• Mark Richings

      Totally gutted for you..

      If I was in your situation I would research into the best private hospitals for this sort of injury and get a loan to cover costs..

      So sorry to hear your story.

      Good luck in whatever path you take.

    • Kamran

      Sorry to hear about this, best wishes, get well soon dear

  • Kate Wooten

    Thank you so much for writing this. I got spun off a pony in Jan 2017, in Tennessee, US. 3 months in, and I’m not even allowed to start PT yet – I think probably my recovery time has been scaled back because I’m much older than you. So…. maybe I’ve been slightly ignoring the surgeon just a tiny bit and have started walking and riding again 😀 I want to beat all the deadlines too. My job involves lots of lifting and carrying and moving about so getting back to work has involved a lot of creative thought, but I can do it, with one crutch taking a lot of the weight. Anyway, just wanted to thank you, let you know that your blog is still being incredibly useful 3 years on and 3,000 miles away, and hope you’re fully fit again 🙂

  • Kamran

    Very usefull, i also had the same surgery as my left leg tibia and fibula broken in a road accident, my tibia broke from the same point as yours, today one month gone, the first two weeks were painful, now little bit pain in my knee and ankle with little swallow

  • Matty Dredge

    I just wanted to say thanks for the info. I fractured my tibia 3 weeks ago today and am currently trying to avoid a nail. My fracture is unstable and they have had to try and manipulate things back into position (gas and air was not enough!) but fingers crossed it will stay straight enough to heal it’s self. Looks like I have a longer recovery ahead of me than I’d hoped but I’ve recovered from a fractured fibula on the other side previously and although my foot isn’t on straight anymore I can still run just fine.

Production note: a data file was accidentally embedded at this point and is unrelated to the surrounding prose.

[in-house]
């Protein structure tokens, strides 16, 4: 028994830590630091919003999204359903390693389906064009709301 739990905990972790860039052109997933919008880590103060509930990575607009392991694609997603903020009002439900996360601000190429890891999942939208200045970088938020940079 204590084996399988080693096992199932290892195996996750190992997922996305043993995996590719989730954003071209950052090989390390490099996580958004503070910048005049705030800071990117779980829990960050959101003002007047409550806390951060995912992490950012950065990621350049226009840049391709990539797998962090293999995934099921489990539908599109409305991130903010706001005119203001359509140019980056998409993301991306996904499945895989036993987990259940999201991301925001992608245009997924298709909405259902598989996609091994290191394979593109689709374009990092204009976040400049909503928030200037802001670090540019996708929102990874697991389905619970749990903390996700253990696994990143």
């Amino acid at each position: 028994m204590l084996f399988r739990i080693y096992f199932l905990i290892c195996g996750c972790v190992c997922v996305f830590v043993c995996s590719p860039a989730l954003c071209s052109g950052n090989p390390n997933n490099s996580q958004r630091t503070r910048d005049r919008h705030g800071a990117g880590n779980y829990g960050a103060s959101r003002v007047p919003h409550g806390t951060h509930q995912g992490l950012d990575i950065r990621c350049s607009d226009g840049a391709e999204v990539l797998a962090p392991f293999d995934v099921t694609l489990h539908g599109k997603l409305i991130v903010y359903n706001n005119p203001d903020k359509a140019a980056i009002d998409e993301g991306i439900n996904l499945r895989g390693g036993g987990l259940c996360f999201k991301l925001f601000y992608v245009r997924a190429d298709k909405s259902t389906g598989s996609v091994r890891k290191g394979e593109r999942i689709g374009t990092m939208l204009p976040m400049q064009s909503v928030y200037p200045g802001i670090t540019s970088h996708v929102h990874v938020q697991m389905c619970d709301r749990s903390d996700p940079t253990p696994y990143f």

• Tam

      On May 8 th, 2017, I fractured my right tibia when my horse and I ran into an aroyo. I was trying the conservative route with casting and wedging. Three casts and two and one half months later, I am now fourth day post op from an IM rod placement. Unfortunately, because my fibula didn’t break it tethered my tibia in an angled position. Therefore, I had a nonunion tibial fracture that would always cause problems with my knee and other complications. I’m home, lots of swelling in the knee and ankle but my leg is wierd purple red color. Right now the pain is not too bad and I hope to start PT this week. I am non weight bearing for two weeks right now. Good luck to ya!